Naïve Discriminative Learning: Theoretical and Experimental Observations - PDF

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Naïve Discriminative Learning: Theoretical and Experimental Observations Stefan Evert 1 & Antti Arppe 2 1 Friedrich-Alexander-Universität Erlangen-Nürnberg, Germany 2 University of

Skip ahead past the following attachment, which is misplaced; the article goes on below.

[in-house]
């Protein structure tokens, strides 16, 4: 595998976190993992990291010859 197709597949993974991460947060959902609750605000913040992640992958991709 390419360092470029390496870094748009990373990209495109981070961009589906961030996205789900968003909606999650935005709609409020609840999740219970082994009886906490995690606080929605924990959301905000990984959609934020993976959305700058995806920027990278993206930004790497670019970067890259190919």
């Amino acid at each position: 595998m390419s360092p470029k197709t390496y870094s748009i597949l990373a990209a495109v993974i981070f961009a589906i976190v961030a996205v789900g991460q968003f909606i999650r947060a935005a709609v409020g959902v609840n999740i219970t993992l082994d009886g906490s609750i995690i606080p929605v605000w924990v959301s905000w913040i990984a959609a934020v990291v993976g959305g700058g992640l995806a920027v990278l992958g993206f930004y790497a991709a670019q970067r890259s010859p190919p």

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Naïve Discriminative Learning: Theoretical and Experimental Observations Stefan Evert 1 & Antti Arppe 2 1 Friedrich-Alexander-Universität Erlangen-Nürnberg, Germany 2 University of Alberta, Edmonton, Canada QITL-6, Tübingen, 6 Nov 2015 S. Evert & A. Arppe NDL: Theory & Experiments Tübingen, 6 Nov / 53 Outline Outline 1 Introduction Naïve Discriminative Learning An example 2 Mathematics The Rescorla-Wagner equations The Danks equilibrium NDL vs. the Perceptron vs. least-squares regression 3 Insights Theoretical insights Empirical observations Conclusion S. Evert & A. Arppe NDL: Theory & Experiments Tübingen, 6 Nov / 53 Introduction Naïve Discriminative Learning Outline 1 Introduction Naïve Discriminative Learning An example 2 Mathematics The Rescorla-Wagner equations The Danks equilibrium NDL vs. the Perceptron vs. least-squares regression 3 Insights Theoretical insights Empirical observations Conclusion S. Evert & A. Arppe NDL: Theory & Experiments Tübingen, 6 Nov / 53 Introduction Naïve Discriminative Learning Objectives Explain the mathematical foundations of Naïve Discriminative Learning (NDL) in one place and in a consistent way Highlight the theoretical similarities of NDL with linear/logistic regression and the single-layer perceptron Present some empirical simulations of stochastic NDL learners, in light of the theoretical insights S. Evert & A. Arppe NDL: Theory & Experiments Tübingen, 6 Nov / 53 Introduction Naïve Discriminative Learning Naïve Discriminative Learning Baayen (2011); Baayen et al. (2011) Incremental learning equations for direct associations between cues and outcomes (Rescorla and Wagner 1972) Equilibrium conditions (Danks 2003) Implementation as R package ndl (Arppe et al. 2014) Naive: cue-outcome associations estimated separately for each outcome (this independence assumption is similar to a naive Bayesian classifier) Discriminative: cues predict outcomes based on total activation level = sum of direct cue-outcome associations Learning: incremental learning of association strengths S. Evert & A. Arppe NDL: Theory & Experiments Tübingen, 6 Nov / 53 Introduction Naïve Discriminative Learning The Rescorla-Wagner equations (1972) Represent incremental associative learning and subsequent on-going adjustments to an accumulating body of knowledge. Changes in cue-outcome association strengths: No change if a cue is not present in the input Increased if the cue and outcome co-occur Decreased if the cue occurs without the outcome If outcome can already be predicted well (based on all input cues), adjustments become smaller Only results of incremental adjustments to the cue-outcome associations are kept no need for remembering the individual adjustments, however many there are. S. Evert & A. Arppe NDL: Theory & Experiments Tübingen, 6 Nov / 53 Introduction Naïve Discriminative Learning Danks (2003) equilibrium conditions Presume an ideal stable adult state, where all cue-outcome associations have been fully learnt further data points should then have no impact on the cue-outcome associations Provide a convenient short-cut to calculating the final cue-outcome association weights resulting from incremental learning, using relatively simple matrix algebra Most learning parameters of the Rescorla-Wagner equations drop out of the Danks equilibrium equation Circumvent the problem that a simulation of an R-W learner does usually not converge to a stable state unless the learning rate is gradually decreased S. Evert & A. Arppe NDL: Theory & Experiments Tübingen, 6 Nov / 53 Introduction Naïve Discriminative Learning Traditional vs. linguistic applications of R-W Traditionally: simple controlled experiments on item-by-item learning, with only a handful of cues and perfect associations Natural language: full of choices among multiple possible alternatives phones, words, or constructions which are influenced by a large number of contextual factors, and which often show weak to moderate tendencies towards one or more of the alternatives rather than a single unambiguous decision These messy, complex types of problems are a key area of interest in modeling and understanding language use Application of R-W in the form of a Naïve Discriminative Learner to such linguistic classification problems is sucessful in practice and can throw new light on research questions S. Evert & A. Arppe NDL: Theory & Experiments Tübingen, 6 Nov / 53 Introduction Naïve Discriminative Learning Related work R-W vs. perceptron (Sutton and Barto 1981, p. 155f) R-W vs. least-squares regression (Stone 1986, p. 457) R-W vs. logistic regression (Gluck and Bower 1988, p. 234) R-W vs. neural networks (Dawson 2008) similarities are also mentioned by many other authors... S. Evert & A. Arppe NDL: Theory & Experiments Tübingen, 6 Nov / 53 Introduction An example Outline 1 Introduction Naïve Discriminative Learning An example 2 Mathematics The Rescorla-Wagner equations The Danks equilibrium NDL vs. the Perceptron vs. least-squares regression 3 Insights Theoretical insights Empirical observations Conclusion S. Evert & A. Arppe NDL: Theory & Experiments Tübingen, 6 Nov / 53 Introduction An example Simple vs. complex settings QITL-1 revisited Arppe and Järvikivi (2002, 2007) Person (first person singular or not) and Countability (collective or not) of agent/subject of Finnish verb synonym pair miettiä vs. pohtia think, ponder : Forced-choice Frequency Acceptability Dispreferred Preferred (relative) Unacceptable Acceptable miettiä+sg1 Frequent miettiä+sg1 pohtia+coll pohtiaä+coll miettiä+coll pohtia+sg1 Rare miettiä+coll pohtia+sg1 S. Evert & A. Arppe NDL: Theory & Experiments Tübingen, 6 Nov / 53 Introduction An example QITL-1 through the lens of NDL AgentGroup pohtia weight t S. Evert & A. Arppe NDL: Theory & Experiments Tübingen, 6 Nov / 53 Introduction An example QITL-1 through the lens of NDL AgentGroup miettiä weight t S. Evert & A. Arppe NDL: Theory & Experiments Tübingen, 6 Nov / 53 Introduction An example QITL-1 through the lens of NDL PersonFirst pohtia weight t S. Evert & A. Arppe NDL: Theory & Experiments Tübingen, 6 Nov / 53 Introduction An example QITL-1 through the lens of NDL PersonFirst miettiä weight t S. Evert & A. Arppe NDL: Theory & Experiments Tübingen, 6 Nov / 53 Introduction An example QITL-1 through the lens of QITL-6 (courtesy of Dagmar Divjak) TRY.acceptability$Probability TRY.acceptability$ACCEPTABILITY S. Evert & A. Arppe NDL: Theory & Experiments Tübingen, 6 Nov / 53 Introduction An example Simple vs. complex settings QITL-2 revisited Number of linguistic features/cues in context per each outcome Frequency n(features) S. Evert & A. Arppe NDL: Theory & Experiments Tübingen, 6 Nov / 53 Introduction An example QITL-4 revisited NDL vs. statistical classifiers λ prediction τ classification accuracy Polytomous logistic regression (One-vs-rest) Polytomous mixed logistic regression (Poisson reformulation) 1 Section Author Section + 1 Author Support Vector Machine Memory-Based Learning (TiMBL) Random Forests Naive Discriminative Learning Table: Classification diagnostics for models fitted to the Finnish data set (n = 3404). S. Evert & A. Arppe NDL: Theory & Experiments Tübingen, 6 Nov / 53 The Rescorla-Wagner equations Outline 1 Introduction Naïve Discriminative Learning An example 2 Mathematics The Rescorla-Wagner equations The Danks equilibrium NDL vs. the Perceptron vs. least-squares regression 3 Insights Theoretical insights Empirical observations Conclusion S. Evert & A. Arppe NDL: Theory & Experiments Tübingen, 6 Nov / 53 The Rescorla-Wagner equations The Rescorla-Wagner equations Goal of naïve discriminative learner: predict an outcome O based on presence or absence of a set of cues C 1,..., C n S. Evert & A. Arppe NDL: Theory & Experiments Tübingen, 6 Nov / 53 The Rescorla-Wagner equations The Rescorla-Wagner equations Goal of naïve discriminative learner: predict an outcome O based on presence or absence of a set of cues C 1,..., C n An event (c, o) is formally described by indicator variables c i = { 1 if C i is present 0 otherwise o = { 1 if O results 0 otherwise S. Evert & A. Arppe NDL: Theory & Experiments Tübingen, 6 Nov / 53 The Rescorla-Wagner equations The Rescorla-Wagner equations Goal of naïve discriminative learner: predict an outcome O based on presence or absence of a set of cues C 1,..., C n An event (c, o) is formally described by indicator variables c i = { 1 if C i is present 0 otherwise o = { 1 if O results 0 otherwise Given cue-outcome associations v = (V 1,..., V n ) of learner, the activation level of the outcome O is n c j V j j=1 S. Evert & A. Arppe NDL: Theory & Experiments Tübingen, 6 Nov / 53 The Rescorla-Wagner equations The Rescorla-Wagner equations Goal of naïve discriminative learner: predict an outcome O based on presence or absence of a set of cues C 1,..., C n An event (c, o) is formally described by indicator variables c i = { 1 if C i is present 0 otherwise o = { 1 if O results 0 otherwise Given cue-outcome associations v = (V 1,..., V n ) of learner, the activation level of the outcome O is n c (t) j V (t) j j=1 Associations v (t) as well as cue and outcome indicators (c (t), o (t) ) depend on time step t S. Evert & A. Arppe NDL: Theory & Experiments Tübingen, 6 Nov / 53 The Rescorla-Wagner equations The Rescorla-Wagner equations Rescorla and Wagner (1972) proposed the R-W equations for the change in associations given an event (c, o): 0 if c i = 0 ( V i = α i β 1 λ n j=1 c ) jv j if c i = 1 o = 1 ( α i β 2 0 n j=1 c ) jv j if c i = 1 o = 0 with parameters λ 0 target activation level for outcome O α i 0 salience of cue C i β 1 0 learning rate for positive ovents (o = 1) β 2 0 learning rate for negative ovents (o = 0) S. Evert & A. Arppe NDL: Theory & Experiments Tübingen, 6 Nov / 53 The Rescorla-Wagner equations The Widrow-Hoff rule The W-H rule (Widrow and Hoff 1960) is a widely-used simplification of the R-W equations: 0 if c i = 0 ( V i = α i β 1 λ n j=1 c ) jv j if c i = 1 o = 1 ( α i β 2 0 n j=1 c ) jv j if c i = 1 o = 0 with parameters λ = 1 target activation level for outcome O α i = 1 salience of cue C i β 1 = β 2 global learning rate for positive and = β 0 negative events S. Evert & A. Arppe NDL: Theory & Experiments Tübingen, 6 Nov / 53 The Rescorla-Wagner equations The Widrow-Hoff rule The W-H rule (Widrow and Hoff 1960) is a widely-used simplification of the R-W equations: 0 if c i = 0 V i = β ( 1 n j=1 c ) jv j if c i = 1 o = 1 β ( 0 n j=1 c ) jv j if c i = 1 o = 0 with parameters λ = 1 target activation level for outcome O α i = 1 salience of cue C i β 1 = β 2 global learning rate for positive and = β 0 negative events S. Evert & A. Arppe NDL: Theory & Experiments Tübingen, 6 Nov / 53 The Rescorla-Wagner equations The Widrow-Hoff rule The W-H rule (Widrow and Hoff 1960) is a widely-used simplification of the R-W equations: 0 if c i = 0 V i = β ( 1 n j=1 c ) jv j if c i = 1 o = 1 β ( 0 n j=1 c ) jv j if c i = 1 o = 0 = c i β ( o n j=1 c ) jv j with parameters λ = 1 target activation level for outcome O α i = 1 salience of cue C i β 1 = β 2 global learning rate for positive and = β 0 negative events S. Evert & A. Arppe NDL: Theory & Experiments Tübingen, 6 Nov / 53 The Rescorla-Wagner equations A simple example: German noun plurals t o c 1 c 2 c 3 c 4 c 5 c 6 word pl? e n s umlaut dbl cons bgrd 1 Bäume Flasche Baum Gläser Flaschen Latte Hütten Glas Bäume Füße S. Evert & A. Arppe NDL: Theory & Experiments Tübingen, 6 Nov / 53 The Rescorla-Wagner equations A simple example: German noun plurals t cj V j V 1 V 2 V 3 V 4 V 5 V Bäume o c 1 c 2 c 3 c 4 c 5 c 6 association strength V i e n s umlaut dbl cons bgrd Bäume S. Evert & A. Arppe NDL: Theory & Experiments Tübingen, 6 Nov / 53 The Rescorla-Wagner equations A simple example: German noun plurals t cj V j V 1 V 2 V 3 V 4 V 5 V Flasche o c 1 c 2 c 3 c 4 c 5 c 6 association strength V i e n s umlaut dbl cons bgrd Bäume Flasche S. Evert & A. Arppe NDL: Theory & Experiments Tübingen, 6 Nov / 53 The Rescorla-Wagner equations A simple example: German noun plurals t cj V j V 1 V 2 V 3 V 4 V 5 V Baum o c 1 c 2 c 3 c 4 c 5 c 6 association strength V i e n s umlaut dbl cons bgrd Bäume Flasche Baum S. Evert & A. Arppe NDL: Theory & Experiments Tübingen, 6 Nov / 53 The Rescorla-Wagner equations A simple example: German noun plurals t cj V j V 1 V 2 V 3 V 4 V 5 V Gläser o c 1 c 2 c 3 c 4 c 5 c 6 association strength V i e n s umlaut dbl cons bgrd Bäume Flasche Baum Gläser S. Evert & A. Arppe NDL: Theory & Experiments Tübingen, 6 Nov / 53 The Rescorla-Wagner equations A simple example: German noun plurals t cj V j V 1 V 2 V 3 V 4 V 5 V Flaschen o c 1 c 2 c 3 c 4 c 5 c 6 association strength V i e n s umlaut dbl cons bgrd Bäume Flasche Baum Gläser Flaschen S. Evert & A. Arppe NDL: Theory & Experiments Tübingen, 6 Nov / 53 The Rescorla-Wagner equations A simple example: German noun plurals t cj V j V 1 V 2 V 3 V 4 V 5 V Latte o c 1 c 2 c 3 c 4 c 5 c 6 association strength V i e n s umlaut dbl cons bgrd Bäume Flasche Baum Gläser Flaschen Latte S. Evert & A. Arppe NDL: Theory & Experiments Tübingen, 6 Nov / 53 The Rescorla-Wagner equations A simple example: German noun plurals t cj V j V 1 V 2 V 3 V 4 V 5 V Hütten o c 1 c 2 c 3 c 4 c 5 c 6 association strength V i e n s umlaut dbl cons bgrd Bäume Flasche Baum Gläser Flaschen Latte Hütten S. Evert & A. Arppe NDL: Theory & Experiments Tübingen, 6 Nov / 53 The Rescorla-Wagner equations A simple example: German noun plurals t cj V j V 1 V 2 V 3 V 4 V 5 V Glas o c 1 c 2 c 3 c 4 c 5 c association strength V i e n s umlaut dbl cons bgrd Bäume Flasche Baum Gläser Flaschen Latte Hütten Glas S. Evert & A. Arppe NDL: Theory & Experiments Tübingen, 6 Nov / 53 The Rescorla-Wagner equations A simple example: German noun plurals t cj V j V 1 V 2 V 3 V 4 V 5 V Bäume o c 1 c 2 c 3 c 4 c 5 c association strength V i e n s umlaut dbl cons bgrd Bäume Flasche Baum Gläser Flaschen Latte Hütten Glas Bäume S. Evert & A. Arppe NDL: Theory & Experiments Tübingen, 6 Nov / 53 The Rescorla-Wagner equations A simple example: German noun plurals t cj V j V 1 V 2 V 3 V 4 V 5 V Füße o c 1 c 2 c 3 c 4 c 5 c association strength V i e n s umlaut dbl cons bgrd Bäume Flasche Baum Gläser Flaschen Latte Hütten Glas Bäume Füße S. Evert & A. Arppe NDL: Theory & Experiments Tübingen, 6 Nov / 53 The Rescorla-Wagner equations A simple example: German noun plurals t cj V j V 1 V 2 V 3 V 4 V 5 V o c 1 c 2 c 3 c 4 c 5 c association strength V i e n s umlaut dbl cons bgrd Bäume Flasche Baum Gläser Flaschen Latte Hütten Glas Bäume Füße S. Evert & A. Arppe NDL: Theory & Experiments Tübingen, 6 Nov / 53 The Rescorla-Wagner equations A stochastic NDL learner A specific event sequence (c (t), o (t) ) will only be encountered in controlled experiments S. Evert & A. Arppe NDL: Theory & Experiments Tübingen, 6 Nov / 53 The Rescorla-Wagner equations A stochastic NDL learner A specific event sequence (c (t), o (t) ) will only be encountered in controlled experiments For applications in corpus linguistics, it is more plausible to assume that events are randomly sampled from a population of event tokens (c (k), o (k) ) for k = 1,..., m event types listed repeatedly proportional to their frequency S. Evert & A. Arppe NDL: Theory & Experiments Tübingen, 6 Nov / 53 The Rescorla-Wagner equations A stochastic NDL learner A specific event sequence (c (t), o (t) ) will only be encountered in controlled experiments For applications in corpus linguistics, it is more plausible to assume that events are randomly sampled from a population of event tokens (c (k), o (k) ) for k = 1,..., m event types listed repeatedly proportional to their frequency I.i.d. random variables c (t) c and o (t) o distributions of c and o determined by population NDL can now be trained for arbitrary number of time steps, even if population is small (as in our example) study asymptotic behaviour of learners convergence stable adult state of associations S. Evert & A. Arppe NDL: Theory & Experiments Tübingen, 6 Nov / 53 The Rescorla-Wagner equations A stochastic NDL learner Effect of the learning rate β β = association strength V i S. Evert & A. Arppe NDL: Theory & Experiments Tübingen, 6 Nov / 53 The Rescorla-Wagner equations A stochastic NDL learner Effect of the learning rate β β = association strength V i S. Evert & A. Arppe NDL: Theory & Experiments Tübingen, 6 Nov / 53 The Rescorla-Wagner equations A stochastic NDL learner Effect of the learning rate β β = association strength V i S. Evert & A. Arppe NDL: Theory & Experiments Tübingen, 6 Nov / 53 The Rescorla-Wagner equations A stochastic NDL learner Effect of the learning rate β β = association strength V i S. Evert & A. Arppe NDL: Theory & Experiments Tübingen, 6 Nov / 53 The Rescorla-Wagner equations A stochastic NDL learner Effect of the learning rate β β = association strength V i S. Evert & A. Arppe NDL: Theory & Experiments Tübingen, 6 Nov / 53 The Rescorla-Wagner equations A stochastic NDL learner Effect of the learning rate β β = association strength V i S. Evert & A. Arppe NDL: Theory & Experiments Tübingen, 6 Nov / 53 The Danks equilibrium Outline 1 Introduction Naïve Discriminative Learning An example 2 Mathematics The Rescorla-Wagner equations The Danks equilibrium NDL vs. the Perceptron vs. least-squares regression 3 Insights Theoretical insights Empirical observations Conclusion S. Evert & A. Arppe NDL: Theory & Experiments Tübingen, 6 Nov / 53 The Danks equilibrium Expected activation levels Since we are interested in the general behaviour of a stochastic NDL, it makes sense to average over many individual learners to obtain expected associations E [ V (t) ] j E [ V (t+1) j ] = E [ V (t) j ] + E [ V (t) j E [ V (t) ] j = E [c i β ( o n j=1 c jv (t) ) ] j ] S. Evert & A. Arppe NDL: Theory & Experiments Tübingen, 6 Nov / 53 The Danks equilibrium Expected activation levels Since we are interested in the general behaviour of a stochastic NDL, it makes sense to average over many individual learners to obtain expected associations E [ V (t) ] j E [ V (t+1) j ] = E [ V (t) j ] + E [ V (t) j E [ V (t) ] j = E [c i β ( o n j=1 c jv (t) ) ] j = β E [ c i o ] [ ] β E c n i j=1 c jv (t) j ] S. Evert & A. Arppe NDL: Theory & Experiments Tübingen, 6 Nov / 53 The Danks equilibrium Expected activation levels Since we are interested in the general behaviour of a stochastic NDL, it makes sense to average over many individual learners to obtain expected associations E [ V (t) ] j E [ V (t+1) j ] = E [ V (t) j ] + E [ V (t) j E [ V (t) ] j = E [c i β ( o n j=1 c jv (t) ) ] j = β E [ c i o ] β n j=1 E[ c i c j V (t) ] j c i and c j are independent from V (t) j ] S. Evert & A. Arppe NDL: Theory & Experiments Tübingen, 6 Nov / 53 The Danks equilibrium Expected activation levels Since we are interested in the general behaviour of a stochastic NDL, it makes sense to average over many individual learners to obtain expected associations E [ V (t) ] j E [ V (t+1) j ] = E [ V (t) j ] + E [ V (t) j E [ V (t) ] j = E [c i β ( o n j=1 c jv (t) ) ] j = β E [ c i o ] β n j=1 E[ ] [ (t)] c i c j E V j c i and c j are independent from V (t) j indicator variables: E[c i o] = Pr(C i, O); E[c i c j ] = Pr(C i, C j ) ] S. Evert & A. Arppe NDL: Theory & Experiments Tübingen, 6 Nov / 53 The Danks equilibrium Expected activation levels Since we are interested in the general behaviour of a stochastic NDL, it makes sense to average over many individual learners to obtain expected associations E [ V (t) ] j E [ V (t+1) j ] = E [ V (t) j E [ V (t) ] j = E [c i β ( o n j=1 c jv (t) j ] + E [ V (t) j ) ] ( = β Pr(C i, O) n j=1 Pr(C i, C j )E [ V (t) j ] ] ) c i and c j are independent from V (t) j indicator variables: E[c i o] = Pr(C i, O); E[c i c j ] = Pr(C i, C j ) S. E